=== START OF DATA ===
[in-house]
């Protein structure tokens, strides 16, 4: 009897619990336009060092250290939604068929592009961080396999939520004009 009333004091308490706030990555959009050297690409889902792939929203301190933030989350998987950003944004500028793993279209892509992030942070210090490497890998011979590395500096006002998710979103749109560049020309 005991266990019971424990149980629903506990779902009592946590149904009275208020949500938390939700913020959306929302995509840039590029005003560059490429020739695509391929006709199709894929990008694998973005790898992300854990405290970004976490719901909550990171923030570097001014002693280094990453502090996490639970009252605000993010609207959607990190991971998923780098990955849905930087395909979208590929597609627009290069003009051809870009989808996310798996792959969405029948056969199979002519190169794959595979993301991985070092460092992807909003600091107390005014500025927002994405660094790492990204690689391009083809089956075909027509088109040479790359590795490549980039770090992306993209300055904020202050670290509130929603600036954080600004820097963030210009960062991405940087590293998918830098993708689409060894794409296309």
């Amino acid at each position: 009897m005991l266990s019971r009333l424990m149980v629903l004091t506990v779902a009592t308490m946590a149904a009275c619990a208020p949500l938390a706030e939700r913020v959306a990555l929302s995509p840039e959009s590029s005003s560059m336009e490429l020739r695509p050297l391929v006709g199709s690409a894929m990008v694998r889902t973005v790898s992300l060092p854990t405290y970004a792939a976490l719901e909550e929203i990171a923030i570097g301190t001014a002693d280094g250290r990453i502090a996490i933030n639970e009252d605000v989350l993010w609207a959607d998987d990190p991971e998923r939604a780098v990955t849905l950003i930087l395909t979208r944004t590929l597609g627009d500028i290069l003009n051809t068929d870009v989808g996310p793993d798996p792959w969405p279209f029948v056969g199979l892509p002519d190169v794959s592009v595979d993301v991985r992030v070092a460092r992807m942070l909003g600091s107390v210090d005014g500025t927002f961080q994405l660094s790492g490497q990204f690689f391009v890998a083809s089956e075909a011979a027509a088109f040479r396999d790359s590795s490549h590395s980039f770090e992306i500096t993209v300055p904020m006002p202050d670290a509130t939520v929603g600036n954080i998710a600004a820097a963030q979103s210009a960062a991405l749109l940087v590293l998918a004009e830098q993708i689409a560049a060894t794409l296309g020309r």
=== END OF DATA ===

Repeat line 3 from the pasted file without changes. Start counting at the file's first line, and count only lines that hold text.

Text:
């Amino acid at each position: 009897m005991l266990s019971r009333l424990m149980v629903l004091t506990v779902a009592t308490m946590a149904a009275c619990a208020p949500l938390a706030e939700r913020v959306a990555l929302s995509p840039e959009s590029s005003s560059m336009e490429l020739r695509p050297l391929v006709g199709s690409a894929m990008v694998r889902t973005v790898s992300l060092p854990t405290y970004a792939a976490l719901e909550e929203i990171a923030i570097g301190t001014a002693d280094g250290r990453i502090a996490i933030n639970e009252d605000v989350l993010w609207a959607d998987d990190p991971e998923r939604a780098v990955t849905l950003i930087l395909t979208r944004t590929l597609g627009d500028i290069l003009n051809t068929d870009v989808g996310p793993d798996p792959w969405p279209f029948v056969g199979l892509p002519d190169v794959s592009v595979d993301v991985r992030v070092a460092r992807m942070l909003g600091s107390v210090d005014g500025t927002f961080q994405l660094s790492g490497q990204f690689f391009v890998a083809s089956e075909a011979a027509a088109f040479r396999d790359s590795s490549h590395s980039f770090e992306i500096t993209v300055p904020m006002p202050d670290a509130t939520v929603g600036n954080i998710a600004a820097a963030q979103s210009a960062a991405l749109l940087v590293l998918a004009e830098q993708i689409a560049a060894t794409l296309g020309r």